Tuesday, April 04, 2006

The Peaceable Kingdom

During the early years of the 19th century, while the serious artists who led the Romantic movement in Europe plied their predilection for the unattainable by revealing the unique and the unexpected in countless settings, each new composition setting the stage for another depiction of an extreme -- some so-called primitive artists in America, Edward Hicks being the best known among them, were exploiting repetition along something approaching Warholian lines to reach their audiences.

Hicks (who was born on this date in 1780 in Attleboro, Pennsylvania) was originally a Bucks County sign painter by trade, but he abandoned his work to become a Society of Friends preacher. Perhaps in an effort to harmonize his guilty pleasure for painting with his Quaker asceticism, Hicks compulsively painted more than 100 versions of his visualization of the prophecy of Isaiah 11:6-9, The Peaceable Kingdom (1830s-40s) -- all of which show in Hicks' charming, childlike hand the lion lying down with the lamb, with William Penn striking his legendary 1682 treaty with the Delaware chiefs at Shackamaxon for the right to live and worship in Pennsylvania in the background, a literal and thoroughly popularized interpretation of the prediction that all the men and beasts shall live together in peace. Hicks copied his depiction of Penn and the Delawares, incidentally, from another famous painting, Benjamin West's Penn's Treaty with the Indians, 1772, itself a kind of "Campbell's Soup can" of its day.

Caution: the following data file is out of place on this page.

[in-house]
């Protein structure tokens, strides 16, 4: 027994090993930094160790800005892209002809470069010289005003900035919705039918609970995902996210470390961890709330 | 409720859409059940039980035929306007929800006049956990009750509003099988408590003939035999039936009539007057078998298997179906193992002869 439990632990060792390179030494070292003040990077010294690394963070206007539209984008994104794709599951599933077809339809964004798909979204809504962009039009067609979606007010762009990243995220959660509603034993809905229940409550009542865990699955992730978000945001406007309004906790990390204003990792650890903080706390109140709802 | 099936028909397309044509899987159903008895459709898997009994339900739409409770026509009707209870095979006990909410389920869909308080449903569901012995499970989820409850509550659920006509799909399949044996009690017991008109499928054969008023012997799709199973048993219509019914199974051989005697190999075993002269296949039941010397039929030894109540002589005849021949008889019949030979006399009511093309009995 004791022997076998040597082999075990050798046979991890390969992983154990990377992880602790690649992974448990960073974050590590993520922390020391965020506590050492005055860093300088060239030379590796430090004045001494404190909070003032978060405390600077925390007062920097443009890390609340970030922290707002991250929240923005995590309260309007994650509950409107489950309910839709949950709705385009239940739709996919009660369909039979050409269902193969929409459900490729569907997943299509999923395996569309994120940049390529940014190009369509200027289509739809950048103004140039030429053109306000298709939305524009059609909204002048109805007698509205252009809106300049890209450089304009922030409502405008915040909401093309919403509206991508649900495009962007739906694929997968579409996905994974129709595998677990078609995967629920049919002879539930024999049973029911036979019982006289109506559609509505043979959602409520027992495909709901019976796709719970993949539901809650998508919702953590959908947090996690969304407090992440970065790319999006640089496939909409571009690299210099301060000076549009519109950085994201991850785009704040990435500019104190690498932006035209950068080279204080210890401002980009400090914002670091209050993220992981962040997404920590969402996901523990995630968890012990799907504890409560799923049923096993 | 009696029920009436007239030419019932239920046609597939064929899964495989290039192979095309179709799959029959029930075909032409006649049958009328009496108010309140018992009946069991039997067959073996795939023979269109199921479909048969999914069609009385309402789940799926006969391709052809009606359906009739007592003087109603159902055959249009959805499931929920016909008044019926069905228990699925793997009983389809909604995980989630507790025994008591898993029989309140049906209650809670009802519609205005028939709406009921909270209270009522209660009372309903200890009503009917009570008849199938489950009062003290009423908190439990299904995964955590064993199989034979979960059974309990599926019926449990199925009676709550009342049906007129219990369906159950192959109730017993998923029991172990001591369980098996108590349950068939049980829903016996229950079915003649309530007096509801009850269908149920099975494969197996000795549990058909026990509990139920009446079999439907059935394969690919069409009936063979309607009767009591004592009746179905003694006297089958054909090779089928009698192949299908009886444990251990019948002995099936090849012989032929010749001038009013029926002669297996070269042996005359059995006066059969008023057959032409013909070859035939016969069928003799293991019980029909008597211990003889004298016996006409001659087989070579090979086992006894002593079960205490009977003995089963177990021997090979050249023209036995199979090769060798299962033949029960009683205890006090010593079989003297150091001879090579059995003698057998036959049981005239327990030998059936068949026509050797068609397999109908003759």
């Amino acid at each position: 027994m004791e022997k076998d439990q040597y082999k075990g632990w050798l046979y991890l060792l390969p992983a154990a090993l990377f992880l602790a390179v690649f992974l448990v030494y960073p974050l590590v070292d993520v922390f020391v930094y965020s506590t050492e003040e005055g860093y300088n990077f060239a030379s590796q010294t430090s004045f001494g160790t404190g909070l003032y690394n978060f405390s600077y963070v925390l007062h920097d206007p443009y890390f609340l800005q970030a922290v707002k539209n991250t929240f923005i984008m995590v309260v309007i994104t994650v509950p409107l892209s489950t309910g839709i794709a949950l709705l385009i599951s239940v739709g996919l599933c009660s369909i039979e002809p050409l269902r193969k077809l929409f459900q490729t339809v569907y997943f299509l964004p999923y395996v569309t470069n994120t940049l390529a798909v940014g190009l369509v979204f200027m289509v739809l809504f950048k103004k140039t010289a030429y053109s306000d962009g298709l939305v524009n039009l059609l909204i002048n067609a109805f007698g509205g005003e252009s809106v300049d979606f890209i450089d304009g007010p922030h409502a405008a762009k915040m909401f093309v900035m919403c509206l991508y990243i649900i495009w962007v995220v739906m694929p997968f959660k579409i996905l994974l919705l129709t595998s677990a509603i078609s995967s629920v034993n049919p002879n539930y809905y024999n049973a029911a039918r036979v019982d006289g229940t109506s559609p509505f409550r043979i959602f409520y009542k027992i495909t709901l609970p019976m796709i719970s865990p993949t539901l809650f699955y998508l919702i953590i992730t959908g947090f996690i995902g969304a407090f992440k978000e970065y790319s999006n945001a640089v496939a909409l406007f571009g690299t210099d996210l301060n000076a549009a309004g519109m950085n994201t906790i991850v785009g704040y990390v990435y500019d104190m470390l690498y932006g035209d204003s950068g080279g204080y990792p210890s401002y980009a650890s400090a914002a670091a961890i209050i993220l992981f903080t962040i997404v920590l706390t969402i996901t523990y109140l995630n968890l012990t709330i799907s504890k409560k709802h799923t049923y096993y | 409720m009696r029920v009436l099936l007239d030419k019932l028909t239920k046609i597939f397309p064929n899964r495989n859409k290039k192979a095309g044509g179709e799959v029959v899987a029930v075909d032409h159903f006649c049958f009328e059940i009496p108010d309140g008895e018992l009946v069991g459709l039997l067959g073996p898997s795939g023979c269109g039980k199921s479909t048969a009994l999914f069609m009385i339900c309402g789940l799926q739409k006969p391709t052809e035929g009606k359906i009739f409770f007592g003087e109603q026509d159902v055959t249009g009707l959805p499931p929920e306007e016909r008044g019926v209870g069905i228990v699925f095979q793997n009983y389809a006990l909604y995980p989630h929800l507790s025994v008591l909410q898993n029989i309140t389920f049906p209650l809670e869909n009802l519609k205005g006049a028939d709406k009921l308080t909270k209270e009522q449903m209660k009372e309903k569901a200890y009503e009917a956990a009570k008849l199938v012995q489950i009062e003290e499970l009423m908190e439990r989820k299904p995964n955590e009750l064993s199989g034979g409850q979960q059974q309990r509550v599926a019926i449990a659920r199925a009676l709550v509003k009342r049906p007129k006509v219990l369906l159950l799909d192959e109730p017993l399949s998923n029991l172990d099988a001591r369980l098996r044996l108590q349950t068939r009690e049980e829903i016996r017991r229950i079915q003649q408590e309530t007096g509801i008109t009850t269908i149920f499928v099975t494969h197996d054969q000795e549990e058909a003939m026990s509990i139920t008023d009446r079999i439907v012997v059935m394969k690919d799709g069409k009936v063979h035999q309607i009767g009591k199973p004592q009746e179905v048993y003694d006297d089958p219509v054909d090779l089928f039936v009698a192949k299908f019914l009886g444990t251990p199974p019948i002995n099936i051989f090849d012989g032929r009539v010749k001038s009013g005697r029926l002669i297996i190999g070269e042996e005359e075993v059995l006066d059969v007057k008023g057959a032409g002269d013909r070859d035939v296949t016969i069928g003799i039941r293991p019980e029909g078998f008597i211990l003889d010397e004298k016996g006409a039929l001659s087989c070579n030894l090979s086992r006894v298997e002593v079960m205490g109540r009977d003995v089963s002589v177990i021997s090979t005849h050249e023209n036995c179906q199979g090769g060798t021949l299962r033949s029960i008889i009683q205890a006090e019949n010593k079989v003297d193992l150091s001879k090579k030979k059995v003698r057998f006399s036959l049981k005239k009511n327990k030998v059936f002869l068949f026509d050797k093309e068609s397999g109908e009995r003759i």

He died on August 23, 1849 in Newtown, Pennsylvania, and notwithstanding the popularity of his paintings, at Hicks' funeral, 3,000 mourners gathered to lament the loss of a great preacher.



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